Making the Sign of the Cross expresses in an outward manner our inner beliefs about the centrality of the cross. The cross is, of course, where Jesus died to pay the penalty for our sins. Making the Sign of the Cross is a witness of our faith. Many Christians wear crosses, or dove or fish lapel pins as a witness to others. Making the Sign of the Cross is similar. Making the Sign of the Cross is a reminder to us. Making the Sign of the Cross, or using any of the historical outward gestures, rescues us when words fail us or when we’re mentally tired.
How to Make the Sign of the Cross.
The oldest tradition is to hold together the thumb and first two fingers (three being the number of the Holy Trinity). First touch the forehead lightly, then move down to the middle of the chest. Then touch the right shoulder and then the left shoulder. In the Western tradition, the left shoulder is touched first and then the right. Either tradition is fine.
When to Make the Sign of the Cross
There are no legalistic requirements as to when (or even if) a person should make the Sign of the Cross. If a person wishes to, the most common times might be:
At the beginning of the liturgy (order of worship)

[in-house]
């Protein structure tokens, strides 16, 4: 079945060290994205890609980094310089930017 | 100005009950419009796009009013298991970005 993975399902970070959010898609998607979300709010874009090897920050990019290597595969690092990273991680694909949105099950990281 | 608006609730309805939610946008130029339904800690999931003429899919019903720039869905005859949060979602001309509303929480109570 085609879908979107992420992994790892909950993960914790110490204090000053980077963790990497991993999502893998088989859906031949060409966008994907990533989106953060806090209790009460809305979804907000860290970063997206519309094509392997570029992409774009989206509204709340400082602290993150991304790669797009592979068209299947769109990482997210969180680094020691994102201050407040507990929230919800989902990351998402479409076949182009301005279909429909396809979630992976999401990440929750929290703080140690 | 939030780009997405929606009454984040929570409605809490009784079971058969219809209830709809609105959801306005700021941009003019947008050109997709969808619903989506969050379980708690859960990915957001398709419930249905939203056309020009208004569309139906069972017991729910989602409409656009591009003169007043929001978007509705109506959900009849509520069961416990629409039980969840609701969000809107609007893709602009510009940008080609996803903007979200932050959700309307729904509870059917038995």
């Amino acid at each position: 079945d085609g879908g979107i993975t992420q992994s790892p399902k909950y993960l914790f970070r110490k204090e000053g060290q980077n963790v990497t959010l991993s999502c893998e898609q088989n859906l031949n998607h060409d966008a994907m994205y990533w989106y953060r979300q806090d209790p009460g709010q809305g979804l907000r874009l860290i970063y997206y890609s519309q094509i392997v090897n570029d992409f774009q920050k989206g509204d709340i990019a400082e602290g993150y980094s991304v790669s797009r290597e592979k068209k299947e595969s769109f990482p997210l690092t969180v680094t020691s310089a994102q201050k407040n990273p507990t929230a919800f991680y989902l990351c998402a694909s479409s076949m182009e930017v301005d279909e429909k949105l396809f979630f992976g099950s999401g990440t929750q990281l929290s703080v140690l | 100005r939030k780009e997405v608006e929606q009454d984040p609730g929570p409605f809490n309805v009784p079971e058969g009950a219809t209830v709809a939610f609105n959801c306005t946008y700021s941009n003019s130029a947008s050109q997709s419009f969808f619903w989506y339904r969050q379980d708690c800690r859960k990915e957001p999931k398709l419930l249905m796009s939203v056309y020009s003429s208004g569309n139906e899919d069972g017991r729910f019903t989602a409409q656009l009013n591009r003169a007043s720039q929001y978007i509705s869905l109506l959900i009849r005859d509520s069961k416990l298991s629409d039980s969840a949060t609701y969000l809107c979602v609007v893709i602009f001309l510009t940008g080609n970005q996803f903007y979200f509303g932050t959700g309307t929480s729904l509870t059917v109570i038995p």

At any time the Trinity is invoked (“In the Name of the Father, Son, and Holy Spirit”)
At the end of the recitation of a Creed (Apostles’, Nicene, or Athanasian)
When absolution is bestowed after confession of sin (this reminds us we’re forgiven not because God lowered the standards nor because we can earn forgiveness, but because Christ died on the cross)
When the Gospel is announced (to mean, “May God be in my thinking, my speaking, my feeling, and my choosing, especially in light of the Scriptural instruction I’m about to hear”)
At the end of the Sanctus (when the celebrant says, “Blessed is He who comes in the name of the Lord”)
Before/after receiving Holy Communion
When ever a blessing is bestowed
No one must use the Sign of the Cross nor should one look down on those doing it. Done to the glory of God, however, it can be a great source of blessing: to God, to others (as a witness), and to ourselves.